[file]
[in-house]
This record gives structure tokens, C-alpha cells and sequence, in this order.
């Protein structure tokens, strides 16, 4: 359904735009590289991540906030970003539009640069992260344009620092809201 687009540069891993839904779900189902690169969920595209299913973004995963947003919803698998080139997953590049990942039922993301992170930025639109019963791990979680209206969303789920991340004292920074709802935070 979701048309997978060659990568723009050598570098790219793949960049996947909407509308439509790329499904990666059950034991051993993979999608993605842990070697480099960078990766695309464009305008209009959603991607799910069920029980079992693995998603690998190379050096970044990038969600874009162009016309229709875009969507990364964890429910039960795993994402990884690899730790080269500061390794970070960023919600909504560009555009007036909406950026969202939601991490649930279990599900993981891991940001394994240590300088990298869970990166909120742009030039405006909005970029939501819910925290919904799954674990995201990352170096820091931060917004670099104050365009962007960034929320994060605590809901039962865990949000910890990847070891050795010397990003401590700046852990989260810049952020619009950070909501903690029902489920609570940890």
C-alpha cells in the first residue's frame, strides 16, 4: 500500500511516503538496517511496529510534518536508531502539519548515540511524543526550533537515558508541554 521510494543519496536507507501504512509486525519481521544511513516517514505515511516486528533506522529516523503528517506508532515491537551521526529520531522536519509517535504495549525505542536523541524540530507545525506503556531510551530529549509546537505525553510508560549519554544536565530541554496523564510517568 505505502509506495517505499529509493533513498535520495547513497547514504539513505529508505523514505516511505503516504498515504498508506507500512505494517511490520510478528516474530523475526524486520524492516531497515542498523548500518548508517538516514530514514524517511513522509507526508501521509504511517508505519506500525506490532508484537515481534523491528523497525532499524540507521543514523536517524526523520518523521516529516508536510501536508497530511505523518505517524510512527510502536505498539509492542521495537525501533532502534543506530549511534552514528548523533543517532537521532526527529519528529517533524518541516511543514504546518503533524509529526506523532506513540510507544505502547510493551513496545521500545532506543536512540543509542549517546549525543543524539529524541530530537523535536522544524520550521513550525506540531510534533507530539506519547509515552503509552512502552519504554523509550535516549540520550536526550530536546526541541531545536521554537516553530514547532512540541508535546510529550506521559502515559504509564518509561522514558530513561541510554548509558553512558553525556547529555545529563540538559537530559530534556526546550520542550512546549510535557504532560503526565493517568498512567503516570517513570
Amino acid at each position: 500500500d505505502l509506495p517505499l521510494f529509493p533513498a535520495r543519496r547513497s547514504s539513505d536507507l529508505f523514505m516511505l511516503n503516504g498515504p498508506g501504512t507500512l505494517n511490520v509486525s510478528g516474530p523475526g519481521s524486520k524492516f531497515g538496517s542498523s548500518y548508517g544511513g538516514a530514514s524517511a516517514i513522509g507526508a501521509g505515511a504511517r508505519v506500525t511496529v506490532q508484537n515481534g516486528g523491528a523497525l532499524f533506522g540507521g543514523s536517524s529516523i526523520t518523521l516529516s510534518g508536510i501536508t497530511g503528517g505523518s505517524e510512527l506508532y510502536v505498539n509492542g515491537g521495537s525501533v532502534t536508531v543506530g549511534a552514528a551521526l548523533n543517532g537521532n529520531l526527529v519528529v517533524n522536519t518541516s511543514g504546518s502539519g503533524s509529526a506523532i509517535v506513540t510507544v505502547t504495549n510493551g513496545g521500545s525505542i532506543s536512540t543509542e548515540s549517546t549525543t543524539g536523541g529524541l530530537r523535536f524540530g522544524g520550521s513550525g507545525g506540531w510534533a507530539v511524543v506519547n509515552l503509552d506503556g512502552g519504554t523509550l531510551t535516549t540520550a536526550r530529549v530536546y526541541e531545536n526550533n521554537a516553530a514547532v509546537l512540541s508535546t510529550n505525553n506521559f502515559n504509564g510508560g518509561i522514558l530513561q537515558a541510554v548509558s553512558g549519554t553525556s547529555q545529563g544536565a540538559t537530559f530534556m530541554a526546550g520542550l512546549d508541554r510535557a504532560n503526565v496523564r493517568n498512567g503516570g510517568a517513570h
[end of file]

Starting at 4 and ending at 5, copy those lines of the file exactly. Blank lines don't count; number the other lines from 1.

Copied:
C-alpha cells in the first residue's frame, strides 16, 4: 500500500511516503538496517511496529510534518536508531502539519548515540511524543526550533537515558508541554 521510494543519496536507507501504512509486525519481521544511513516517514505515511516486528533506522529516523503528517506508532515491537551521526529520531522536519509517535504495549525505542536523541524540530507545525506503556531510551530529549509546537505525553510508560549519554544536565530541554496523564510517568 505505502509506495517505499529509493533513498535520495547513497547514504539513505529508505523514505516511505503516504498515504498508506507500512505494517511490520510478528516474530523475526524486520524492516531497515542498523548500518548508517538516514530514514524517511513522509507526508501521509504511517508505519506500525506490532508484537515481534523491528523497525532499524540507521543514523536517524526523520518523521516529516508536510501536508497530511505523518505517524510512527510502536505498539509492542521495537525501533532502534543506530549511534552514528548523533543517532537521532526527529519528529517533524518541516511543514504546518503533524509529526506523532506513540510507544505502547510493551513496545521500545532506543536512540543509542549517546549525543543524539529524541530530537523535536522544524520550521513550525506540531510534533507530539506519547509515552503509552512502552519504554523509550535516549540520550536526550530536546526541541531545536521554537516553530514547532512540541508535546510529550506521559502515559504509564518509561522514558530513561541510554548509558553512558553525556547529555545529563540538559537530559530534556526546550520542550512546549510535557504532560503526565493517568498512567503516570517513570
Amino acid at each position: 500500500d505505502l509506495p517505499l521510494f529509493p533513498a535520495r543519496r547513497s547514504s539513505d536507507l529508505f523514505m516511505l511516503n503516504g498515504p498508506g501504512t507500512l505494517n511490520v509486525s510478528g516474530p523475526g519481521s524486520k524492516f531497515g538496517s542498523s548500518y548508517g544511513g538516514a530514514s524517511a516517514i513522509g507526508a501521509g505515511a504511517r508505519v506500525t511496529v506490532q508484537n515481534g516486528g523491528a523497525l532499524f533506522g540507521g543514523s536517524s529516523i526523520t518523521l516529516s510534518g508536510i501536508t497530511g503528517g505523518s505517524e510512527l506508532y510502536v505498539n509492542g515491537g521495537s525501533v532502534t536508531v543506530g549511534a552514528a551521526l548523533n543517532g537521532n529520531l526527529v519528529v517533524n522536519t518541516s511543514g504546518s502539519g503533524s509529526a506523532i509517535v506513540t510507544v505502547t504495549n510493551g513496545g521500545s525505542i532506543s536512540t543509542e548515540s549517546t549525543t543524539g536523541g529524541l530530537r523535536f524540530g522544524g520550521s513550525g507545525g506540531w510534533a507530539v511524543v506519547n509515552l503509552d506503556g512502552g519504554t523509550l531510551t535516549t540520550a536526550r530529549v530536546y526541541e531545536n526550533n521554537a516553530a514547532v509546537l512540541s508535546t510529550n505525553n506521559f502515559n504509564g510508560g518509561i522514558l530513561q537515558a541510554v548509558s553512558g549519554t553525556s547529555q545529563g544536565a540538559t537530559f530534556m530541554a526546550g520542550l512546549d508541554r510535557a504532560n503526565v496523564r493517568n498512567g503516570g510517568a517513570h